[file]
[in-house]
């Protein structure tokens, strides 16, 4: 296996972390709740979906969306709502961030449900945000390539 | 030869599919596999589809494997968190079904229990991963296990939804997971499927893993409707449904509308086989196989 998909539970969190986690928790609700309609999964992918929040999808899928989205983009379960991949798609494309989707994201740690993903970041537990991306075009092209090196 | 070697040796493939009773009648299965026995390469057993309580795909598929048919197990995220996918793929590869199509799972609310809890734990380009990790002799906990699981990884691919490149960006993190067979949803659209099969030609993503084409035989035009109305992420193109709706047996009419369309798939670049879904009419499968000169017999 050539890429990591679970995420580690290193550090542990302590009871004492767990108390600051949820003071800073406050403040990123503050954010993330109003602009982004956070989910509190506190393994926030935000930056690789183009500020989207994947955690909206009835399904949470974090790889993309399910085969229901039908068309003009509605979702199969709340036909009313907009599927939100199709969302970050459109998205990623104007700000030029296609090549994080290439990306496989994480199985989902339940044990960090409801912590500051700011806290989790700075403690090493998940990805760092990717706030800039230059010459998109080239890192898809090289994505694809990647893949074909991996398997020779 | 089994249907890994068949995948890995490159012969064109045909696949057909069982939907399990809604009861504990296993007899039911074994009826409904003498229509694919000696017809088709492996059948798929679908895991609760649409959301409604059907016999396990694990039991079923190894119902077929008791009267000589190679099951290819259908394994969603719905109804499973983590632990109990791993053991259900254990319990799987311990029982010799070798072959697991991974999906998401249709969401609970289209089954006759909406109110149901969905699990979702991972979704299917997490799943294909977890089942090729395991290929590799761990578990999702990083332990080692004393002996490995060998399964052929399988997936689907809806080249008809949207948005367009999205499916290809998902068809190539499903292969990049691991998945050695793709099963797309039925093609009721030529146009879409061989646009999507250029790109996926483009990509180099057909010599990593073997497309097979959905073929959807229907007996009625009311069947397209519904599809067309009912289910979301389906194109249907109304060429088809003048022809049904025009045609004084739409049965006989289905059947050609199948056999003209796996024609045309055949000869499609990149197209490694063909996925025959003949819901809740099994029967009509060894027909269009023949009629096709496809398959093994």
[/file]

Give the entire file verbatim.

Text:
[in-house]
């Protein structure tokens, strides 16, 4: 296996972390709740979906969306709502961030449900945000390539 | 030869599919596999589809494997968190079904229990991963296990939804997971499927893993409707449904509308086989196989 998909539970969190986690928790609700309609999964992918929040999808899928989205983009379960991949798609494309989707994201740690993903970041537990991306075009092209090196 | 070697040796493939009773009648299965026995390469057993309580795909598929048919197990995220996918793929590869199509799972609310809890734990380009990790002799906990699981990884691919490149960006993190067979949803659209099969030609993503084409035989035009109305992420193109709706047996009419369309798939670049879904009419499968000169017999 050539890429990591679970995420580690290193550090542990302590009871004492767990108390600051949820003071800073406050403040990123503050954010993330109003602009982004956070989910509190506190393994926030935000930056690789183009500020989207994947955690909206009835399904949470974090790889993309399910085969229901039908068309003009509605979702199969709340036909009313907009599927939100199709969302970050459109998205990623104007700000030029296609090549994080290439990306496989994480199985989902339940044990960090409801912590500051700011806290989790700075403690090493998940990805760092990717706030800039230059010459998109080239890192898809090289994505694809990647893949074909991996398997020779 | 089994249907890994068949995948890995490159012969064109045909696949057909069982939907399990809604009861504990296993007899039911074994009826409904003498229509694919000696017809088709492996059948798929679908895991609760649409959301409604059907016999396990694990039991079923190894119902077929008791009267000589190679099951290819259908394994969603719905109804499973983590632990109990791993053991259900254990319990799987311990029982010799070798072959697991991974999906998401249709969401609970289209089954006759909406109110149901969905699990979702991972979704299917997490799943294909977890089942090729395991290929590799761990578990999702990083332990080692004393002996490995060998399964052929399988997936689907809806080249008809949207948005367009999205499916290809998902068809190539499903292969990049691991998945050695793709099963797309039925093609009721030529146009879409061989646009999507250029790109996926483009990509180099057909010599990593073997497309097979959905073929959807229907007996009625009311069947397209519904599809067309009912289910979301389906194109249907109304060429088809003048022809049904025009045609004084739409049965006989289905059947050609199948056999003209796996024609045309055949000869499609990149197209490694063909996925025959003949819901809740099994029967009509060894027909269009023949009629096709496809398959093994």